So, a long, personal think piece about Brooklyn in a national media outlet isn't necessarily news at this point. There are a sort of a lot of those going around. As the genre goes, though, author and mixologist Dave Wondrich's essay for this month's Esquire, "Regarding this 'Brooklyn' Everyone Keeps Talking About" is a nice example, mostly full of legitimately interesting reminisces about the changes he's seen since moving to Park Slope with his wife in 1986, when "Brooklyn was pretty much at its cultural nadir."
Sure, interesting enough on its own merit, if you're into that kind of thing. What's really notable, though, is Wondrich's unusually reasonable treatment of hipster transplants (or, per his terminology, "Young Urban Tradesmen"). It is actually... pretty measured, maybe even downright generous:
"Sure, it's annoying, like any me-too movement is. But at least the YUTs are neat and constructive, things the punks and the hippies and the beatniks before them were most assuredly not. And while 'hipster' urbanism might be artificial and even silly, there's another way of dealing with shabby old neighborhoods that happen to be sitting on prime real estate that's a hell of a lot worse. You can see it in Manhattan, where over the past twenty years bricks and brownstone have given way to high-rise apartment towers marching cheek-to-cheek up the Bowery (where some of the brick buildings torn down were almost two hundred years old) and Sixth Avenue, and big-box chain stores have replaced a great number of the quirky businesses that made Manhattan such an interesting place to be.
[...] Hipsters might be parasites, but at least they leave the host alive, if only to feed off it. Given a choice between a neutron bomb and a hydrogen bomb, I guess I'll take the neutrons. At least they leave an illusion of life."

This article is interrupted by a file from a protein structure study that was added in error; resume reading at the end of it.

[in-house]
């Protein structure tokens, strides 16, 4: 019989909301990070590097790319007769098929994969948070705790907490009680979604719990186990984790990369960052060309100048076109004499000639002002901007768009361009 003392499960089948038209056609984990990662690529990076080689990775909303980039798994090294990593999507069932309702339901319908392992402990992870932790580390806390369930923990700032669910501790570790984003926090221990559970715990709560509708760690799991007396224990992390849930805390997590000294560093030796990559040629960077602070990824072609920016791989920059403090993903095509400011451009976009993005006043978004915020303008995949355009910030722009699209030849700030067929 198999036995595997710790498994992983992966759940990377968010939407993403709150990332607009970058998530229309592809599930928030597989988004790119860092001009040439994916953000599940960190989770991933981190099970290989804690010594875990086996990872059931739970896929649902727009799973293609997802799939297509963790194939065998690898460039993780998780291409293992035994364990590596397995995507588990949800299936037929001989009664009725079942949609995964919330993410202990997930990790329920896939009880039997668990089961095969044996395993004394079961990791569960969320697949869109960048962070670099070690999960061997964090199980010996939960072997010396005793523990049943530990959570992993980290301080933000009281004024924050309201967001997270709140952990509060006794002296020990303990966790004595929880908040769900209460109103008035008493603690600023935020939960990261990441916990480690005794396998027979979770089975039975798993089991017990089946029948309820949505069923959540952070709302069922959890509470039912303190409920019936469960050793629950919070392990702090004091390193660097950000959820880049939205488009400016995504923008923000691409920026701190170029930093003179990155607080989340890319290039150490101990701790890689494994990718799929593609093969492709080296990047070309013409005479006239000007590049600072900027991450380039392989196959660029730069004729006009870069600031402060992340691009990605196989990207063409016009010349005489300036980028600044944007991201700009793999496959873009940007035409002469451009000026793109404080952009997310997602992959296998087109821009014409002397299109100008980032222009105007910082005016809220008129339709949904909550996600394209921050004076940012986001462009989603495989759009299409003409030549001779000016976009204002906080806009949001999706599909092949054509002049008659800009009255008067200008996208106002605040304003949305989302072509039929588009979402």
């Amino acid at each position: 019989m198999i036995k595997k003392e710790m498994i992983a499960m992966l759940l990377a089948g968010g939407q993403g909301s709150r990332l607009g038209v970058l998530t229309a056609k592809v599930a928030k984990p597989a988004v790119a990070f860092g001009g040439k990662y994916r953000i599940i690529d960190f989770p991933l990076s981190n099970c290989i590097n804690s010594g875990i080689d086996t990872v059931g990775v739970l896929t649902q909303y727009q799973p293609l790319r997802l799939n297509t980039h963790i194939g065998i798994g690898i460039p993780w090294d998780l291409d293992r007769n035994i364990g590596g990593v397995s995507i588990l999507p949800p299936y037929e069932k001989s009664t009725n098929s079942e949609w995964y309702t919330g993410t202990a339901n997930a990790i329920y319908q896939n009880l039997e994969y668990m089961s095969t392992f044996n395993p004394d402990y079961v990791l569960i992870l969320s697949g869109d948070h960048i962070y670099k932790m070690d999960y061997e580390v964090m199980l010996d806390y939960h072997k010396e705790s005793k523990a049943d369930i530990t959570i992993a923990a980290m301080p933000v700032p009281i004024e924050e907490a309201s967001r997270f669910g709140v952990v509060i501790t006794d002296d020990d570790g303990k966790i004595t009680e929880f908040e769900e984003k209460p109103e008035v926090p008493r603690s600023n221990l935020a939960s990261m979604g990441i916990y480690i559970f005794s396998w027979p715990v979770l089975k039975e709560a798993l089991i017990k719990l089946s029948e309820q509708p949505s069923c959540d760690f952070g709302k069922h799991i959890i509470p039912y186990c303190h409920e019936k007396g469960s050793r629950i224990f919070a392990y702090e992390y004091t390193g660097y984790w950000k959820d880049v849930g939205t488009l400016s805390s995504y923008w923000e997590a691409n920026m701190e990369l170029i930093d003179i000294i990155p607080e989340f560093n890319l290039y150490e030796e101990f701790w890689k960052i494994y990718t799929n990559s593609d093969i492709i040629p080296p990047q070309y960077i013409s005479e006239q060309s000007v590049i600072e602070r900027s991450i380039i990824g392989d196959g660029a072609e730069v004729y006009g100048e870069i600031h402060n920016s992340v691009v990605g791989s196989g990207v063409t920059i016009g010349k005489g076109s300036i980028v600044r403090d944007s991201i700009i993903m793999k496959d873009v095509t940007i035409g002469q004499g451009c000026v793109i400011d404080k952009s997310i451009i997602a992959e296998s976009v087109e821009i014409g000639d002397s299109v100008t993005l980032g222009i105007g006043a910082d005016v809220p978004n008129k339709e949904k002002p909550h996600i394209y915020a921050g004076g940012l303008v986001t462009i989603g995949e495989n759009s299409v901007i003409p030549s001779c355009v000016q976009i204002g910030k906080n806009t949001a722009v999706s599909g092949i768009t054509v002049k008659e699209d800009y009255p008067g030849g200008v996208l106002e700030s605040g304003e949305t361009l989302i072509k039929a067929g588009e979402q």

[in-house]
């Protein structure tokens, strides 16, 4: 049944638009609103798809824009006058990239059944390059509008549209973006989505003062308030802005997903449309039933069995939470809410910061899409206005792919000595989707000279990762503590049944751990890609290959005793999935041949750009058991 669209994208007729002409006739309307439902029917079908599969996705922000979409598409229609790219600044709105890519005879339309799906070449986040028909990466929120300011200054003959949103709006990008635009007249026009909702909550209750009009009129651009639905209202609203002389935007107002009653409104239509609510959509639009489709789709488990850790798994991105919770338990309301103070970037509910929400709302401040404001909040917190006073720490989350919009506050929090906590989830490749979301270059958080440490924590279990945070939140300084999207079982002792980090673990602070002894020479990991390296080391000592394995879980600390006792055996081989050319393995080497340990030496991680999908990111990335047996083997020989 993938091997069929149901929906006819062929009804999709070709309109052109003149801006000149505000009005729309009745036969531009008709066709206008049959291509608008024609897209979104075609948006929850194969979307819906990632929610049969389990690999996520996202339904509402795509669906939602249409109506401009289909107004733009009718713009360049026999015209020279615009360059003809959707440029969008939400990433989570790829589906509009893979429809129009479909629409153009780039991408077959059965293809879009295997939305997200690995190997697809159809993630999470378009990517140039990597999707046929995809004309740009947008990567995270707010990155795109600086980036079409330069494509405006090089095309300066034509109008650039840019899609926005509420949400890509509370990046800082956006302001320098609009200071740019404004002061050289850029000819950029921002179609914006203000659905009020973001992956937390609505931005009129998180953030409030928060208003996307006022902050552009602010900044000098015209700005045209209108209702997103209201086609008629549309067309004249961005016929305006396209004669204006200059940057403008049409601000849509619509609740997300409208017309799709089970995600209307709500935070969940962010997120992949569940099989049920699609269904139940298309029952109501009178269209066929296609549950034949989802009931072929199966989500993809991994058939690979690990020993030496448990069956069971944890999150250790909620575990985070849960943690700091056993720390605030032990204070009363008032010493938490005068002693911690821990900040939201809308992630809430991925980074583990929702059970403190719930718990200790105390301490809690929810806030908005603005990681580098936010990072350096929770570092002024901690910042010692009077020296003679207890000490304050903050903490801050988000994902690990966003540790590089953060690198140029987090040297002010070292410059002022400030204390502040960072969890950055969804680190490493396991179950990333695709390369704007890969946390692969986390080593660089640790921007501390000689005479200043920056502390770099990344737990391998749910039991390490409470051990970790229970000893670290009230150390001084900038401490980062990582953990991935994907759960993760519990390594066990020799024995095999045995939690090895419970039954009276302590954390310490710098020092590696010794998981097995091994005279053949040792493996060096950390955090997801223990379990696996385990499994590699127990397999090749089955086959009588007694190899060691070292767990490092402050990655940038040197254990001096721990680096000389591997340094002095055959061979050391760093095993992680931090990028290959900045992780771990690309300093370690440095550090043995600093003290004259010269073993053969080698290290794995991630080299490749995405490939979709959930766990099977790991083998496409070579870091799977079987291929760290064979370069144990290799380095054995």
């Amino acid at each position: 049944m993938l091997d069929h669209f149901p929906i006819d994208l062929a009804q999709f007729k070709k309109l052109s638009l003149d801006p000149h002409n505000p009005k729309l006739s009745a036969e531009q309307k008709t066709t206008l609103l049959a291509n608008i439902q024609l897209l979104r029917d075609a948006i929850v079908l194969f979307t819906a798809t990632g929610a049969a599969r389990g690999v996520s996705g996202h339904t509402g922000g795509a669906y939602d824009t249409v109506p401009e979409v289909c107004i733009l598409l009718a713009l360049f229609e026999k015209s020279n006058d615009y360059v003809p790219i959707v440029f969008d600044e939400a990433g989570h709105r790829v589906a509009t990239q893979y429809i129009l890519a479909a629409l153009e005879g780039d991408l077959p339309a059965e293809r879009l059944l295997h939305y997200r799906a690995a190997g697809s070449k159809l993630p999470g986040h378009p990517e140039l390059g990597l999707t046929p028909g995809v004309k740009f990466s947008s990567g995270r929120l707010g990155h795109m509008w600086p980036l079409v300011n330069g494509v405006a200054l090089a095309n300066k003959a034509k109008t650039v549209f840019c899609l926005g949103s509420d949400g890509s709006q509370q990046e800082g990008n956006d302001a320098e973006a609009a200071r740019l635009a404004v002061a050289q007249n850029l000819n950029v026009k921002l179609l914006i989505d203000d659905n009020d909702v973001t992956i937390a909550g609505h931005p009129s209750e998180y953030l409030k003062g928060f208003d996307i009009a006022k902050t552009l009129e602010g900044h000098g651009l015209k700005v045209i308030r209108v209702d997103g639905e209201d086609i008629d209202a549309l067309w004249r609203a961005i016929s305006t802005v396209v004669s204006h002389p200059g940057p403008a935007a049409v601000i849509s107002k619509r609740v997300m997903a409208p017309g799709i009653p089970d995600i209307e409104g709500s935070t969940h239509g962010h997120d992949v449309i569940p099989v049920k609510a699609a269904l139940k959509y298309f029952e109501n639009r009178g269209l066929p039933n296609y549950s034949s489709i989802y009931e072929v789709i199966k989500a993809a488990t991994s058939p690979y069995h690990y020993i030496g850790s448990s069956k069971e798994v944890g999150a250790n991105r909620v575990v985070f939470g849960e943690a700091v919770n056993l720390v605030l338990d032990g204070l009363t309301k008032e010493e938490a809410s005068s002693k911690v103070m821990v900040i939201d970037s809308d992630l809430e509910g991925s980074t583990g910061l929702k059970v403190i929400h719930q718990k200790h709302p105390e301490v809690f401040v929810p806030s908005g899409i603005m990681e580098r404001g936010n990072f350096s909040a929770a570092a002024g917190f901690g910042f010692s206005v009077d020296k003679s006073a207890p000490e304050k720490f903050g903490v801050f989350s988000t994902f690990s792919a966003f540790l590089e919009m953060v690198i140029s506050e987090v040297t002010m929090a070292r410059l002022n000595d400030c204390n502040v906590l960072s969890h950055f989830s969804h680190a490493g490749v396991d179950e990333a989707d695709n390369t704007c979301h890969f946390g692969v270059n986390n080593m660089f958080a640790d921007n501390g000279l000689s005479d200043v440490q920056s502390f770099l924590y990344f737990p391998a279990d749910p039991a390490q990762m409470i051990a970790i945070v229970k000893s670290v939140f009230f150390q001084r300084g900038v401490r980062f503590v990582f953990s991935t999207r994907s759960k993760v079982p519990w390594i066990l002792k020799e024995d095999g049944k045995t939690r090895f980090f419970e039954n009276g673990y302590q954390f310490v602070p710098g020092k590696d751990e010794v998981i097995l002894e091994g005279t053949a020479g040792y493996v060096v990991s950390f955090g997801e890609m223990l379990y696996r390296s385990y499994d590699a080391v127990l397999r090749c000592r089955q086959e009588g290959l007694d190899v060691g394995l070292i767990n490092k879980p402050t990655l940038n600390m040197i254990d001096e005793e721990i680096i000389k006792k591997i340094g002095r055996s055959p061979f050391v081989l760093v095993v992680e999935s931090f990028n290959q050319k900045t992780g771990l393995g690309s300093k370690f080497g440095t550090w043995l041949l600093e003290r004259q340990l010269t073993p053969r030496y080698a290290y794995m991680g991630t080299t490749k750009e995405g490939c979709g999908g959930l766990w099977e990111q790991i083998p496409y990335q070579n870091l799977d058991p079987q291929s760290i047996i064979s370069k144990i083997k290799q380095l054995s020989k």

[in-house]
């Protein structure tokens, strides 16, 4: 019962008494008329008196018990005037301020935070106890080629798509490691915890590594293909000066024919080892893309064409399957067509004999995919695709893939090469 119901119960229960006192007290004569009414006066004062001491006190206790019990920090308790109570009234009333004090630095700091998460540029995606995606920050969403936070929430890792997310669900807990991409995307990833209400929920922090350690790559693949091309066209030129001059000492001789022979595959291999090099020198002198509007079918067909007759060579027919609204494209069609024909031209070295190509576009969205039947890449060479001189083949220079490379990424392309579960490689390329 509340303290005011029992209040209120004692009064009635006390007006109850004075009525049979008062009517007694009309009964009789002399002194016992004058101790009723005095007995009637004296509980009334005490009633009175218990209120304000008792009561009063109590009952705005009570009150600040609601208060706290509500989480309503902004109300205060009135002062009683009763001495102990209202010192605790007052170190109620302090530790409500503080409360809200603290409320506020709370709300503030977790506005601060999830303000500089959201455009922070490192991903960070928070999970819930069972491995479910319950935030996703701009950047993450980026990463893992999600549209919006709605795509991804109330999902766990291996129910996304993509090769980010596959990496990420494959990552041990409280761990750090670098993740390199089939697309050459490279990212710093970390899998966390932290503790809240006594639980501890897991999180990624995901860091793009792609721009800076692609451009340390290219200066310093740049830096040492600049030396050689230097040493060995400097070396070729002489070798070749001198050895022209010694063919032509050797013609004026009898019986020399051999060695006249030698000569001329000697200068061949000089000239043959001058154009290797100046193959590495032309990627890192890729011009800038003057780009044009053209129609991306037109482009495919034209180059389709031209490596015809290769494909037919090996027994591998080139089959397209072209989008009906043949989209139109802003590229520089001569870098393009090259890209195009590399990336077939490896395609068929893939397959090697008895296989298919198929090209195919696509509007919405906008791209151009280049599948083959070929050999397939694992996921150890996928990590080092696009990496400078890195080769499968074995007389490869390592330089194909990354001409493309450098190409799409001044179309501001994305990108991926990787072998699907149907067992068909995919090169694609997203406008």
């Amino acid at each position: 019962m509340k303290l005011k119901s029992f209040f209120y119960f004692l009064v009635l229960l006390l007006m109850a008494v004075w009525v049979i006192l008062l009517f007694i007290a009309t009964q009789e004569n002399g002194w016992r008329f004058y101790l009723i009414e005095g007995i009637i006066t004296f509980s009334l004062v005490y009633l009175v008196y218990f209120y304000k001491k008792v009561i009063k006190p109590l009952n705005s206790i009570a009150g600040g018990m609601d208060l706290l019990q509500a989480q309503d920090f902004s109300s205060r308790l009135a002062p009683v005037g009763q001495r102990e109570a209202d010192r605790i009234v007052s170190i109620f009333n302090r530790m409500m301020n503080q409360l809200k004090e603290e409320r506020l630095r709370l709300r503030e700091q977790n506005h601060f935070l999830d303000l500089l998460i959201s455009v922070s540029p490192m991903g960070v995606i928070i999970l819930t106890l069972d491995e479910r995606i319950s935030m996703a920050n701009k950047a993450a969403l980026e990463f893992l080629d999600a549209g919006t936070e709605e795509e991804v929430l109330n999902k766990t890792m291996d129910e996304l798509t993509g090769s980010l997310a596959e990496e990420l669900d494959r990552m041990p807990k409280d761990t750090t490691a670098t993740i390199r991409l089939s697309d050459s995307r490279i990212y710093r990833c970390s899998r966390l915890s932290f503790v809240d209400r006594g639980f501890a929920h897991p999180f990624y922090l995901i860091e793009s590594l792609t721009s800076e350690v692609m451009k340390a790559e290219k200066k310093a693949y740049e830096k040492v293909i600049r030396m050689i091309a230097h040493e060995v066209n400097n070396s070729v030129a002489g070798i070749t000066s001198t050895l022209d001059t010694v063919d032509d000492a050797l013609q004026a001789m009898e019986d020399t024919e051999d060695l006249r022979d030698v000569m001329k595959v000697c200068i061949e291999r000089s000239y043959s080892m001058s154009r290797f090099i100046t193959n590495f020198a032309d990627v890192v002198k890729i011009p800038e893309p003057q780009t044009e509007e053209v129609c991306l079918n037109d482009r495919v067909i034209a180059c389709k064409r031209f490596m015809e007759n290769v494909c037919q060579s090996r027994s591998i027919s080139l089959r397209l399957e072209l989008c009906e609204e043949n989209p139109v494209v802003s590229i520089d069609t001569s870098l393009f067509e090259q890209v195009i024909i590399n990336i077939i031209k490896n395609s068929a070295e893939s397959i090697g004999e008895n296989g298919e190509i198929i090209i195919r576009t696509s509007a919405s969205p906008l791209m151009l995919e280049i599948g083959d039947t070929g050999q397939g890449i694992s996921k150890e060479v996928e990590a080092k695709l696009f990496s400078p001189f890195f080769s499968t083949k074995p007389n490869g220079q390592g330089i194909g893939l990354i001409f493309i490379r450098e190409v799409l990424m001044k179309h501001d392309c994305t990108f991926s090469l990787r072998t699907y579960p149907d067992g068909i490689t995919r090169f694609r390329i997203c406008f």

In other words, a person who could be using his platform for a useless "I was here before it was cool, get off my lawn," manifesto is instead pointing out a fact that would be obvious, if it were more widely acknowledged: hipsters, however you define them and however determined and numerous they are, don't really have any concrete power to gut a neighborhood and remake it in their own, incredibly expensive image.
Specifically, they're not the ones raising rents and razing historic buildings. Moneyed landlords and developers are. The earnest, self-serious dude who moved onto your block to start a condiment business may be, well, too earnest and self-serious (maybe even a privileged shithead!), but he's spending time making something that is not inherently destructive or awful, and most likely isn't lobbying for condo development. It's a complicated issue, to be sure, but one that's not always addressed as such. Wondrich's essay isn't a full, unequivocal endorsement of the almost unfathomable amount of change that's sprung up around him since moving to Park Slope — very far from it — but is a sane look at a phenomenon that people tend to be pretty insane about. Just in case you need an update today on "things that are not terrible."
Follow Virginia K. Smith on Twitter @vksmith.